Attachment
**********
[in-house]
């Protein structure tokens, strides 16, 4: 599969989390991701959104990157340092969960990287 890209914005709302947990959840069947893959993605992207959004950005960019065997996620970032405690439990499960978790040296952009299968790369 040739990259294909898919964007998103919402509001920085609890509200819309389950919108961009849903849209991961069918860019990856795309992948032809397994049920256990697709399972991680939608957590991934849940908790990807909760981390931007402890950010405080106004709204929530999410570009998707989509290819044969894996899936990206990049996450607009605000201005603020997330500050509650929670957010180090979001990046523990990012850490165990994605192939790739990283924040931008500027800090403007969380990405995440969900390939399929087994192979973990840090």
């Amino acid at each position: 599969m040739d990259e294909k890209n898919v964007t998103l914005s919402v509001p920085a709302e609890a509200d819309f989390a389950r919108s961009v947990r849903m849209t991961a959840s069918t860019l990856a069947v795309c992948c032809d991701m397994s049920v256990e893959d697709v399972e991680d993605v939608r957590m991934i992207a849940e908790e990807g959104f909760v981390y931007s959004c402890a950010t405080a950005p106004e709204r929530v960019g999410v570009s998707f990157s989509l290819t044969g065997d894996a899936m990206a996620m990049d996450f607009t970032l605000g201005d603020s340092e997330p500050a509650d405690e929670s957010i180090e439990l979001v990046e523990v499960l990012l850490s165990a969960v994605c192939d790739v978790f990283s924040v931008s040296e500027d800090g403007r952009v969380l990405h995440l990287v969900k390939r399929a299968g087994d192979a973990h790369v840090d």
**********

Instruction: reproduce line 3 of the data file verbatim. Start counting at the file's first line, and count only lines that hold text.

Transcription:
């Amino acid at each position: 599969m040739d990259e294909k890209n898919v964007t998103l914005s919402v509001p920085a709302e609890a509200d819309f989390a389950r919108s961009v947990r849903m849209t991961a959840s069918t860019l990856a069947v795309c992948c032809d991701m397994s049920v256990e893959d697709v399972e991680d993605v939608r957590m991934i992207a849940e908790e990807g959104f909760v981390y931007s959004c402890a950010t405080a950005p106004e709204r929530v960019g999410v570009s998707f990157s989509l290819t044969g065997d894996a899936m990206a996620m990049d996450f607009t970032l605000g201005d603020s340092e997330p500050a509650d405690e929670s957010i180090e439990l979001v990046e523990v499960l990012l850490s165990a969960v994605c192939d790739v978790f990283s924040v931008s040296e500027d800090g403007r952009v969380l990405h995440l990287v969900k390939r399929a299968g087994d192979a973990h790369v840090d």